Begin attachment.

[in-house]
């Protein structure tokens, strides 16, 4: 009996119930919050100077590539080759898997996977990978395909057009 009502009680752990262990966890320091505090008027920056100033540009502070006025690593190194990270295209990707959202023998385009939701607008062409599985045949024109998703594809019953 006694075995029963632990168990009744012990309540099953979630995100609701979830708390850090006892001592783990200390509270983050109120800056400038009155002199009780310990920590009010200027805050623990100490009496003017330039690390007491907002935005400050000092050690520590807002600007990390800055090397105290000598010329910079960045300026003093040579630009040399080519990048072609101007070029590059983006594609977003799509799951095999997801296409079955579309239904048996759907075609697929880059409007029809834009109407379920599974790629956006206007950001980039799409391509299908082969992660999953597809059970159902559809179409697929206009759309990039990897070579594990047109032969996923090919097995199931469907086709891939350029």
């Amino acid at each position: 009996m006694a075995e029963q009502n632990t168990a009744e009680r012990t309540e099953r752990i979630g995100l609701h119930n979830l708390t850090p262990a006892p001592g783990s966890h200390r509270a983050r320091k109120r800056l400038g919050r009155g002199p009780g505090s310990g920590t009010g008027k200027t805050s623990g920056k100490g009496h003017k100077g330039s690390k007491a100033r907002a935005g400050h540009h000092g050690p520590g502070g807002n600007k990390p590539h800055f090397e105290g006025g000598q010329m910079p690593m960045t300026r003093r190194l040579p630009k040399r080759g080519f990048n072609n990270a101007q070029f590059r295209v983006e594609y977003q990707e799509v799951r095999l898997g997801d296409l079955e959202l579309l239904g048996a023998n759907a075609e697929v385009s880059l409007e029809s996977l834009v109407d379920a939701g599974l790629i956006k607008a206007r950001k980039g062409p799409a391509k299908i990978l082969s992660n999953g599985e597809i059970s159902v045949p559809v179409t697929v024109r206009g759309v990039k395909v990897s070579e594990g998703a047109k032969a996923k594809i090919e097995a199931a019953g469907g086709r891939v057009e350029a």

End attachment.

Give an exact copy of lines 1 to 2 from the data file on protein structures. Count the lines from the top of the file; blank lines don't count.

[in-house]
């Protein structure tokens, strides 16, 4: 009996119930919050100077590539080759898997996977990978395909057009 009502009680752990262990966890320091505090008027920056100033540009502070006025690593190194990270295209990707959202023998385009939701607008062409599985045949024109998703594809019953 006694075995029963632990168990009744012990309540099953979630995100609701979830708390850090006892001592783990200390509270983050109120800056400038009155002199009780310990920590009010200027805050623990100490009496003017330039690390007491907002935005400050000092050690520590807002600007990390800055090397105290000598010329910079960045300026003093040579630009040399080519990048072609101007070029590059983006594609977003799509799951095999997801296409079955579309239904048996759907075609697929880059409007029809834009109407379920599974790629956006206007950001980039799409391509299908082969992660999953597809059970159902559809179409697929206009759309990039990897070579594990047109032969996923090919097995199931469907086709891939350029």